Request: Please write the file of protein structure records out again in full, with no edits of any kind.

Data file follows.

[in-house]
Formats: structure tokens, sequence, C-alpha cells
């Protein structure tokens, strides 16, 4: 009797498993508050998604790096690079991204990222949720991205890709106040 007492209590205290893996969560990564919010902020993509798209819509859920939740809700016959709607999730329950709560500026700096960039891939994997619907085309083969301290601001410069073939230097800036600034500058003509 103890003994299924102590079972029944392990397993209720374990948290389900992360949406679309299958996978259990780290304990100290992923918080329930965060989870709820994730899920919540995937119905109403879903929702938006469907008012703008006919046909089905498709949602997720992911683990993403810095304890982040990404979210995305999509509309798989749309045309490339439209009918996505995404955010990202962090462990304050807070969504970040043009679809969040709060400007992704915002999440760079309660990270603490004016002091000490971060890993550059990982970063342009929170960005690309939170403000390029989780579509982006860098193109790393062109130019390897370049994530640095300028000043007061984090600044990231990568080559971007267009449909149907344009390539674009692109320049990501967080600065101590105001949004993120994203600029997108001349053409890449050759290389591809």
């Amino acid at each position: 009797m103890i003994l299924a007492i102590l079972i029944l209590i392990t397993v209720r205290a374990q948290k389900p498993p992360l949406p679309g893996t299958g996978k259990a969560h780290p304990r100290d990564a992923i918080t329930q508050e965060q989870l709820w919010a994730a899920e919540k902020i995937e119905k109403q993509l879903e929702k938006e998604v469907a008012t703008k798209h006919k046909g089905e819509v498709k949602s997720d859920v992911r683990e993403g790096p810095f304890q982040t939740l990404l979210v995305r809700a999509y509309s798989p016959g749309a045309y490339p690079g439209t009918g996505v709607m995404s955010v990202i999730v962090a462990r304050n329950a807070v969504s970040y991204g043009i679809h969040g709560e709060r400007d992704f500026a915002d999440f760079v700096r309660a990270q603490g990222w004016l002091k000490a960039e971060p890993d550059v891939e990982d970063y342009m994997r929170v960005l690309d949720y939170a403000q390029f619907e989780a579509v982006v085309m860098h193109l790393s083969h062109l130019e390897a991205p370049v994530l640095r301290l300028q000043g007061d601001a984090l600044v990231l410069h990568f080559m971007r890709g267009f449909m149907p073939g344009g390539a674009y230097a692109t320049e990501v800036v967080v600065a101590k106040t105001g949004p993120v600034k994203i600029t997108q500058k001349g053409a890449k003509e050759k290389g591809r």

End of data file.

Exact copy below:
[in-house]
Formats: structure tokens, sequence, C-alpha cells
């Protein structure tokens, strides 16, 4: 009797498993508050998604790096690079991204990222949720991205890709106040 007492209590205290893996969560990564919010902020993509798209819509859920939740809700016959709607999730329950709560500026700096960039891939994997619907085309083969301290601001410069073939230097800036600034500058003509 103890003994299924102590079972029944392990397993209720374990948290389900992360949406679309299958996978259990780290304990100290992923918080329930965060989870709820994730899920919540995937119905109403879903929702938006469907008012703008006919046909089905498709949602997720992911683990993403810095304890982040990404979210995305999509509309798989749309045309490339439209009918996505995404955010990202962090462990304050807070969504970040043009679809969040709060400007992704915002999440760079309660990270603490004016002091000490971060890993550059990982970063342009929170960005690309939170403000390029989780579509982006860098193109790393062109130019390897370049994530640095300028000043007061984090600044990231990568080559971007267009449909149907344009390539674009692109320049990501967080600065101590105001949004993120994203600029997108001349053409890449050759290389591809």
């Amino acid at each position: 009797m103890i003994l299924a007492i102590l079972i029944l209590i392990t397993v209720r205290a374990q948290k389900p498993p992360l949406p679309g893996t299958g996978k259990a969560h780290p304990r100290d990564a992923i918080t329930q508050e965060q989870l709820w919010a994730a899920e919540k902020i995937e119905k109403q993509l879903e929702k938006e998604v469907a008012t703008k798209h006919k046909g089905e819509v498709k949602s997720d859920v992911r683990e993403g790096p810095f304890q982040t939740l990404l979210v995305r809700a999509y509309s798989p016959g749309a045309y490339p690079g439209t009918g996505v709607m995404s955010v990202i999730v962090a462990r304050n329950a807070v969504s970040y991204g043009i679809h969040g709560e709060r400007d992704f500026a915002d999440f760079v700096r309660a990270q603490g990222w004016l002091k000490a960039e971060p890993d550059v891939e990982d970063y342009m994997r929170v960005l690309d949720y939170a403000q390029f619907e989780a579509v982006v085309m860098h193109l790393s083969h062109l130019e390897a991205p370049v994530l640095r301290l300028q000043g007061d601001a984090l600044v990231l410069h990568f080559m971007r890709g267009f449909m149907p073939g344009g390539a674009y230097a692109t320049e990501v800036v967080v600065a101590k106040t105001g949004p993120v600034k994203i600029t997108q500058k001349g053409a890449k003509e050759k290389g591809r």